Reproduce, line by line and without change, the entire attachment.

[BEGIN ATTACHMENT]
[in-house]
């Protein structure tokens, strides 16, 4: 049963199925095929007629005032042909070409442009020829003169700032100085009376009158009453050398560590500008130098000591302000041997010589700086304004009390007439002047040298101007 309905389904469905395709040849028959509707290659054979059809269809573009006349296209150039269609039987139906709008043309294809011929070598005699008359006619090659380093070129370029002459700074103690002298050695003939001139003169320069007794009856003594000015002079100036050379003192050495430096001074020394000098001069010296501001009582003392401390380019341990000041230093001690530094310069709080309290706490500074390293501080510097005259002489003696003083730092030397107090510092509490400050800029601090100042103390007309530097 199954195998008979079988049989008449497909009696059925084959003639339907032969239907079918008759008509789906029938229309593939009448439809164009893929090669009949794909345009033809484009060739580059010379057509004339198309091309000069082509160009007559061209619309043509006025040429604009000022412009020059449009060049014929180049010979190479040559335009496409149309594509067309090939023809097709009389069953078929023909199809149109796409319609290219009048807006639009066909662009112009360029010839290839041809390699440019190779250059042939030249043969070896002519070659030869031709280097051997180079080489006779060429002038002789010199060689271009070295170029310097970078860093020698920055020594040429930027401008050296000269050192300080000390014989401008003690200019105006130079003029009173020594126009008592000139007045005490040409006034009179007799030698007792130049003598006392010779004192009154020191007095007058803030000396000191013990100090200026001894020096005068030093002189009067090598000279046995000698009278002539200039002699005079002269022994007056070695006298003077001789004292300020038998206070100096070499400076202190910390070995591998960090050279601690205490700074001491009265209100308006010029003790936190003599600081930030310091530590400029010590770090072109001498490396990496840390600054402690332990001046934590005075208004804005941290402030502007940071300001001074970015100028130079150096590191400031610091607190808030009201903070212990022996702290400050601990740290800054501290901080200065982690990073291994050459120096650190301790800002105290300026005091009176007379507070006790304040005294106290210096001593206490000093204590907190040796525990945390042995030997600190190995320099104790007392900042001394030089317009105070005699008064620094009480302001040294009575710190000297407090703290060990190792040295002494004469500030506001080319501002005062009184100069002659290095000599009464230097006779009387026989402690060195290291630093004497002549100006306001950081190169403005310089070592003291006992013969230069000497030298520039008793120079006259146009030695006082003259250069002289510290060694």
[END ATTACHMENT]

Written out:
[in-house]
């Protein structure tokens, strides 16, 4: 049963199925095929007629005032042909070409442009020829003169700032100085009376009158009453050398560590500008130098000591302000041997010589700086304004009390007439002047040298101007 309905389904469905395709040849028959509707290659054979059809269809573009006349296209150039269609039987139906709008043309294809011929070598005699008359006619090659380093070129370029002459700074103690002298050695003939001139003169320069007794009856003594000015002079100036050379003192050495430096001074020394000098001069010296501001009582003392401390380019341990000041230093001690530094310069709080309290706490500074390293501080510097005259002489003696003083730092030397107090510092509490400050800029601090100042103390007309530097 199954195998008979079988049989008449497909009696059925084959003639339907032969239907079918008759008509789906029938229309593939009448439809164009893929090669009949794909345009033809484009060739580059010379057509004339198309091309000069082509160009007559061209619309043509006025040429604009000022412009020059449009060049014929180049010979190479040559335009496409149309594509067309090939023809097709009389069953078929023909199809149109796409319609290219009048807006639009066909662009112009360029010839290839041809390699440019190779250059042939030249043969070896002519070659030869031709280097051997180079080489006779060429002038002789010199060689271009070295170029310097970078860093020698920055020594040429930027401008050296000269050192300080000390014989401008003690200019105006130079003029009173020594126009008592000139007045005490040409006034009179007799030698007792130049003598006392010779004192009154020191007095007058803030000396000191013990100090200026001894020096005068030093002189009067090598000279046995000698009278002539200039002699005079002269022994007056070695006298003077001789004292300020038998206070100096070499400076202190910390070995591998960090050279601690205490700074001491009265209100308006010029003790936190003599600081930030310091530590400029010590770090072109001498490396990496840390600054402690332990001046934590005075208004804005941290402030502007940071300001001074970015100028130079150096590191400031610091607190808030009201903070212990022996702290400050601990740290800054501290901080200065982690990073291994050459120096650190301790800002105290300026005091009176007379507070006790304040005294106290210096001593206490000093204590907190040796525990945390042995030997600190190995320099104790007392900042001394030089317009105070005699008064620094009480302001040294009575710190000297407090703290060990190792040295002494004469500030506001080319501002005062009184100069002659290095000599009464230097006779009387026989402690060195290291630093004497002549100006306001950081190169403005310089070592003291006992013969230069000497030298520039008793120079006259146009030695006082003259250069002289510290060694």